148652 - Changing nutritional requirements in the 3rd age - Clinical Brief series
- : Online
Older adults are at risk of undernutrition which can contribute to a number of adverse health outcomes. This 1 hour, Category 2 program explores the impact undernutrition can have on the senior population.Relevance to General Practice
Undernutrition is a clinical syndrome characterised by weight loss associated with significant depletion of fat stores and muscle mass. Older adults tend to be more prone to nutritional deficiencies, with both the obese and underweight elderly at risk of developing undernutrition. Poor diet can contribute to the overall burden of disease, including conditions such as coronary heart disease, stroke, some forms of cancer, type 2 diabetes, osteoporosis and dementia. All elderly people are at potential risk of undernutrition, with an estimated 10 to 44% of community-dwelling older Australians at risk. It nevertheless remains unrecognised and undermanaged in this population, leading to a number of adverse health outcomes.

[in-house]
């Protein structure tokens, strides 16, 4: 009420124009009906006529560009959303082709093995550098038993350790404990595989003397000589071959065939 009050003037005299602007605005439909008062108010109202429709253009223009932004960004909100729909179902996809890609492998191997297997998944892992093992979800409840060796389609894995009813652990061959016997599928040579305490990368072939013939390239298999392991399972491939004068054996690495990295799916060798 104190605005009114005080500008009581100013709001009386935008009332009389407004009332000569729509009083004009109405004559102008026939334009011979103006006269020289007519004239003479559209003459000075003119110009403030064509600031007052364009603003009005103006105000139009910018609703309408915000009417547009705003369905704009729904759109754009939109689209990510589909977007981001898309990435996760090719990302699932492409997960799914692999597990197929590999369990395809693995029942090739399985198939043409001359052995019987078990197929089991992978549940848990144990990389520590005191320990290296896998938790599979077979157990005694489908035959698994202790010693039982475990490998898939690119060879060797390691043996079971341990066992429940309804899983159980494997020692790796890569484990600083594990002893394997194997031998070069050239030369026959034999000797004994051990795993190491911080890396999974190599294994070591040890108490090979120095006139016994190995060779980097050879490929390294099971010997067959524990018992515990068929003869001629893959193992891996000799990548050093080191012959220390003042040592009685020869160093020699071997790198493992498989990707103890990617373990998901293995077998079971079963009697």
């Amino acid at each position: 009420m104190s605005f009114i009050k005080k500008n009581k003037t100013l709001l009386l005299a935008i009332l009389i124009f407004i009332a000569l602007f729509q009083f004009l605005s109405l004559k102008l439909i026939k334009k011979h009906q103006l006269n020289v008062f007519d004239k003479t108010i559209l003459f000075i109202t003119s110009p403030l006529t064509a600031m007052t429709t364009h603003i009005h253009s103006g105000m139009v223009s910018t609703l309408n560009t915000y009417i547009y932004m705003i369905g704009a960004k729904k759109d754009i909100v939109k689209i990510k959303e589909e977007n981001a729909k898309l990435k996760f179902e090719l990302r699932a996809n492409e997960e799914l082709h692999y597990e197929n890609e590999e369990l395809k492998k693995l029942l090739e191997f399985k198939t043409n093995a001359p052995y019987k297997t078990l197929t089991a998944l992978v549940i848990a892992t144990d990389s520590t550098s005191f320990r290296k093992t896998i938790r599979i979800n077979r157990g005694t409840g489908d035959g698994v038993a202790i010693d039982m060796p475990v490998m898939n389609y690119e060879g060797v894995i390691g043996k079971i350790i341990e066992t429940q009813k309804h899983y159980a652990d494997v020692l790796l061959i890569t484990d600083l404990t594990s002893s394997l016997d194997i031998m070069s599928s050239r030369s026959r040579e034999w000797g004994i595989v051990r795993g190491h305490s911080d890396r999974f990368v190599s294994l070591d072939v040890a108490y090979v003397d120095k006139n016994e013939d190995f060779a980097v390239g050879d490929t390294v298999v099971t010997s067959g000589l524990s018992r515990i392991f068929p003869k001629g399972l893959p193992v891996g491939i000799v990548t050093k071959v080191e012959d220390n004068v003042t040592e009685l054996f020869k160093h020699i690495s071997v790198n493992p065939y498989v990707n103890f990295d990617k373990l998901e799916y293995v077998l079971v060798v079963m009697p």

GPs need to remain vigilant to poor dietary habits among the elderly and isolated, and identify through routine screening their elderly patients that are at risk of undernutrition.